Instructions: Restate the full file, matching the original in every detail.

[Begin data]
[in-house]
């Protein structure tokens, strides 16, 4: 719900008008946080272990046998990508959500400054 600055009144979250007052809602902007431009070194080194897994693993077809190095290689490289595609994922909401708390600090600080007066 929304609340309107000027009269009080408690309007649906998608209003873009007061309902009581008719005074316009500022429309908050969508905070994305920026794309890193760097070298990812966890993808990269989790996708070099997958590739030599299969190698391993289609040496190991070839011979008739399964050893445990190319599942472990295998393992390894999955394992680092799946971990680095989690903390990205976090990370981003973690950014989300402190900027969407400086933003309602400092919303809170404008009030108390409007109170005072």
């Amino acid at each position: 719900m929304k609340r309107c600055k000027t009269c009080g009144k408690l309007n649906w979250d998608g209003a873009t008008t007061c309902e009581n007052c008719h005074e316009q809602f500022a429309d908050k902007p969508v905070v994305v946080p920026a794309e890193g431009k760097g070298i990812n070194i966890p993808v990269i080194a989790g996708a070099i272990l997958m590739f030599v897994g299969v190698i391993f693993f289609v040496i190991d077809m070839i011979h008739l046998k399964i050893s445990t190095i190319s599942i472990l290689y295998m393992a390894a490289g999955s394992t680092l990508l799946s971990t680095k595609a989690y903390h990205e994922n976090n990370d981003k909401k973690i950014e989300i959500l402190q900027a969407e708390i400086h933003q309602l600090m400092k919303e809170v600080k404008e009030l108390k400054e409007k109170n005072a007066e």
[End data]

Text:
[in-house]
């Protein structure tokens, strides 16, 4: 719900008008946080272990046998990508959500400054 600055009144979250007052809602902007431009070194080194897994693993077809190095290689490289595609994922909401708390600090600080007066 929304609340309107000027009269009080408690309007649906998608209003873009007061309902009581008719005074316009500022429309908050969508905070994305920026794309890193760097070298990812966890993808990269989790996708070099997958590739030599299969190698391993289609040496190991070839011979008739399964050893445990190319599942472990295998393992390894999955394992680092799946971990680095989690903390990205976090990370981003973690950014989300402190900027969407400086933003309602400092919303809170404008009030108390409007109170005072």
């Amino acid at each position: 719900m929304k609340r309107c600055k000027t009269c009080g009144k408690l309007n649906w979250d998608g209003a873009t008008t007061c309902e009581n007052c008719h005074e316009q809602f500022a429309d908050k902007p969508v905070v994305v946080p920026a794309e890193g431009k760097g070298i990812n070194i966890p993808v990269i080194a989790g996708a070099i272990l997958m590739f030599v897994g299969v190698i391993f693993f289609v040496i190991d077809m070839i011979h008739l046998k399964i050893s445990t190095i190319s599942i472990l290689y295998m393992a390894a490289g999955s394992t680092l990508l799946s971990t680095k595609a989690y903390h990205e994922n976090n990370d981003k909401k973690i950014e989300i959500l402190q900027a969407e708390i400086h933003q309602l600090m400092k919303e809170v600080k404008e009030l108390k400054e409007k109170n005072a007066e």